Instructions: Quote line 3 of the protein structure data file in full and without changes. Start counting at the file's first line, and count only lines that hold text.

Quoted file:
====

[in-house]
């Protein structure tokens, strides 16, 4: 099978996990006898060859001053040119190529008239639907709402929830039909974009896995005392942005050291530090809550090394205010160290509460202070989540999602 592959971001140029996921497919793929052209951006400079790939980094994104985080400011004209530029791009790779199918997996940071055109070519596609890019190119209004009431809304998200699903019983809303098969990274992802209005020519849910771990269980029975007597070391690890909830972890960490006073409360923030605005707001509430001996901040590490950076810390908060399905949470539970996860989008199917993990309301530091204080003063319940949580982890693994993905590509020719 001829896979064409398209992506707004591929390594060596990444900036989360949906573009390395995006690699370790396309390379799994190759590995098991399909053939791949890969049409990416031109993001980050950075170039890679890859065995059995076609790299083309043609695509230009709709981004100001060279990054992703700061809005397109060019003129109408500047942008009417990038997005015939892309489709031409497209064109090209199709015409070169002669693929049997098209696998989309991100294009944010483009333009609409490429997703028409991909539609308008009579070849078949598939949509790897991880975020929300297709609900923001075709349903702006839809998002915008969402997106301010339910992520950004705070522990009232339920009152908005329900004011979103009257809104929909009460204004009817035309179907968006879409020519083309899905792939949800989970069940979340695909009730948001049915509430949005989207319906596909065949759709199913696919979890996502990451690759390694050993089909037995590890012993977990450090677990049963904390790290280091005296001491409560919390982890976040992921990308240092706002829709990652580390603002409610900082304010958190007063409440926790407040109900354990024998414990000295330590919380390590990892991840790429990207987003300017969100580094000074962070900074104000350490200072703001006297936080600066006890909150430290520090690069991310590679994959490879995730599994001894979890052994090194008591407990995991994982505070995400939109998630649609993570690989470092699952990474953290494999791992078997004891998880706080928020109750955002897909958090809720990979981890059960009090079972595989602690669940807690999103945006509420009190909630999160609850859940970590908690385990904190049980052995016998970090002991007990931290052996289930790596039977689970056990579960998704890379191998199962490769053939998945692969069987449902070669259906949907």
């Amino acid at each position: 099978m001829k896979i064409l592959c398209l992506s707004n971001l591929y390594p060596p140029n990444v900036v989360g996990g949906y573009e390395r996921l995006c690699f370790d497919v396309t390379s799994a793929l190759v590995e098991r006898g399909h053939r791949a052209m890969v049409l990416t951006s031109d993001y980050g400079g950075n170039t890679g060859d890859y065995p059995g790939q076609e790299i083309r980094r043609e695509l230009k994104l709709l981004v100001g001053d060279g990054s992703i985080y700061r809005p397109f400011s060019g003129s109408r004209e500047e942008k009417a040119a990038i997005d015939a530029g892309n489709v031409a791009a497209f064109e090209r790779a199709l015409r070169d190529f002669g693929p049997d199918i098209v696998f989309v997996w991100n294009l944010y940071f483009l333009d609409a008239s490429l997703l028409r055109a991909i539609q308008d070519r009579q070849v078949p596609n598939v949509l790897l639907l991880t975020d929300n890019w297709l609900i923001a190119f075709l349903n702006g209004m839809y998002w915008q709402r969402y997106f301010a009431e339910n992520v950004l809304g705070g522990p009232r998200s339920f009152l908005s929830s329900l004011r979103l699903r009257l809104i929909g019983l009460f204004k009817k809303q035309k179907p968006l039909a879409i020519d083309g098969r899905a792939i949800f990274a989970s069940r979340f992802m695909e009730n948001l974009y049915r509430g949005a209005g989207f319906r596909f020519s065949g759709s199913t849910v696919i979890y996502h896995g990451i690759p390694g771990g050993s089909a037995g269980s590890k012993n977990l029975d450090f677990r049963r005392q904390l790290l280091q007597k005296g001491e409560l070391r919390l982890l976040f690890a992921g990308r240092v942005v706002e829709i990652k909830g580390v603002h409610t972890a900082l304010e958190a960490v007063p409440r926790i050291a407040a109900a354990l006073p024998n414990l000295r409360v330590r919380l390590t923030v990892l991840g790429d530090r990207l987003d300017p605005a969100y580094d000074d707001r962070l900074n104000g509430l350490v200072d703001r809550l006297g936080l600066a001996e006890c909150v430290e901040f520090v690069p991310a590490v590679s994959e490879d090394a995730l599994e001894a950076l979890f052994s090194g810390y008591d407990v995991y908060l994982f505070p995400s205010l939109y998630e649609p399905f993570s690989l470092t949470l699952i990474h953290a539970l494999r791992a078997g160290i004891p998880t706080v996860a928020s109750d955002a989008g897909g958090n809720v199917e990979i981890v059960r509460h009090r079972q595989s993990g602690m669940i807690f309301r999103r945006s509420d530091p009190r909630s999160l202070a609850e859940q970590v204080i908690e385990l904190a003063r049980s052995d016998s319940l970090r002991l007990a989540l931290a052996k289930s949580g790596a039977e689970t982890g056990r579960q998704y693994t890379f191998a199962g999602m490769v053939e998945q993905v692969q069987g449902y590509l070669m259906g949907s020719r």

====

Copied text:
């Amino acid at each position: 099978m001829k896979i064409l592959c398209l992506s707004n971001l591929y390594p060596p140029n990444v900036v989360g996990g949906y573009e390395r996921l995006c690699f370790d497919v396309t390379s799994a793929l190759v590995e098991r006898g399909h053939r791949a052209m890969v049409l990416t951006s031109d993001y980050g400079g950075n170039t890679g060859d890859y065995p059995g790939q076609e790299i083309r980094r043609e695509l230009k994104l709709l981004v100001g001053d060279g990054s992703i985080y700061r809005p397109f400011s060019g003129s109408r004209e500047e942008k009417a040119a990038i997005d015939a530029g892309n489709v031409a791009a497209f064109e090209r790779a199709l015409r070169d190529f002669g693929p049997d199918i098209v696998f989309v997996w991100n294009l944010y940071f483009l333009d609409a008239s490429l997703l028409r055109a991909i539609q308008d070519r009579q070849v078949p596609n598939v949509l790897l639907l991880t975020d929300n890019w297709l609900i923001a190119f075709l349903n702006g209004m839809y998002w915008q709402r969402y997106f301010a009431e339910n992520v950004l809304g705070g522990p009232r998200s339920f009152l908005s929830s329900l004011r979103l699903r009257l809104i929909g019983l009460f204004k009817k809303q035309k179907p968006l039909a879409i020519d083309g098969r899905a792939i949800f990274a989970s069940r979340f992802m695909e009730n948001l974009y049915r509430g949005a209005g989207f319906r596909f020519s065949g759709s199913t849910v696919i979890y996502h896995g990451i690759p390694g771990g050993s089909a037995g269980s590890k012993n977990l029975d450090f677990r049963r005392q904390l790290l280091q007597k005296g001491e409560l070391r919390l982890l976040f690890a992921g990308r240092v942005v706002e829709i990652k909830g580390v603002h409610t972890a900082l304010e958190a960490v007063p409440r926790i050291a407040a109900a354990l006073p024998n414990l000295r409360v330590r919380l390590t923030v990892l991840g790429d530090r990207l987003d300017p605005a969100y580094d000074d707001r962070l900074n104000g509430l350490v200072d703001r809550l006297g936080l600066a001996e006890c909150v430290e901040f520090v690069p991310a590490v590679s994959e490879d090394a995730l599994e001894a950076l979890f052994s090194g810390y008591d407990v995991y908060l994982f505070p995400s205010l939109y998630e649609p399905f993570s690989l470092t949470l699952i990474h953290a539970l494999r791992a078997g160290i004891p998880t706080v996860a928020s109750d955002a989008g897909g958090n809720v199917e990979i981890v059960r509460h009090r079972q595989s993990g602690m669940i807690f309301r999103r945006s509420d530091p009190r909630s999160l202070a609850e859940q970590v204080i908690e385990l904190a003063r049980s052995d016998s319940l970090r002991l007990a989540l931290a052996k289930s949580g790596a039977e689970t982890g056990r579960q998704y693994t890379f191998a199962g999602m490769v053939e998945q993905v692969q069987g449902y590509l070669m259906g949907s020719r």